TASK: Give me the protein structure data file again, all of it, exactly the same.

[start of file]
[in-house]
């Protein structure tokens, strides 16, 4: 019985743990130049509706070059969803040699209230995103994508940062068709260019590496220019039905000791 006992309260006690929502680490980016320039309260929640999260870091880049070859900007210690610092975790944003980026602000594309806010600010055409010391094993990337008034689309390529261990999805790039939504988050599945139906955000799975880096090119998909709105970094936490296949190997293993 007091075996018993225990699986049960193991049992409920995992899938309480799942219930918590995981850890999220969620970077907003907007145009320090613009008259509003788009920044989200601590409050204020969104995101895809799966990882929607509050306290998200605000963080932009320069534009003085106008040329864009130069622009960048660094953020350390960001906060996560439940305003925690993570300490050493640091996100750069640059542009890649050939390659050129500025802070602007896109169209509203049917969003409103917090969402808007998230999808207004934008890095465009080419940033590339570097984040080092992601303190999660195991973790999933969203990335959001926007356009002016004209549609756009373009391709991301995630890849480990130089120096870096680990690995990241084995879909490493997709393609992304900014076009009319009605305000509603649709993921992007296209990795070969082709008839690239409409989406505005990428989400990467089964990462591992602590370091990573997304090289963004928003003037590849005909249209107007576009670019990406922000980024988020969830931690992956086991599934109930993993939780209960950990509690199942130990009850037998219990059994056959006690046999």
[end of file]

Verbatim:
[in-house]
């Protein structure tokens, strides 16, 4: 019985743990130049509706070059969803040699209230995103994508940062068709260019590496220019039905000791 006992309260006690929502680490980016320039309260929640999260870091880049070859900007210690610092975790944003980026602000594309806010600010055409010391094993990337008034689309390529261990999805790039939504988050599945139906955000799975880096090119998909709105970094936490296949190997293993 007091075996018993225990699986049960193991049992409920995992899938309480799942219930918590995981850890999220969620970077907003907007145009320090613009008259509003788009920044989200601590409050204020969104995101895809799966990882929607509050306290998200605000963080932009320069534009003085106008040329864009130069622009960048660094953020350390960001906060996560439940305003925690993570300490050493640091996100750069640059542009890649050939390659050129500025802070602007896109169209509203049917969003409103917090969402808007998230999808207004934008890095465009080419940033590339570097984040080092992601303190999660195991973790999933969203990335959001926007356009002016004209549609756009373009391709991301995630890849480990130089120096870096680990690995990241084995879909490493997709393609992304900014076009009319009605305000509603649709993921992007296209990795070969082709008839690239409409989406505005990428989400990467089964990462591992602590370091990573997304090289963004928003003037590849005909249209107007576009670019990406922000980024988020969830931690992956086991599934109930993993939780209960950990509690199942130990009850037998219990059994056959006690046999």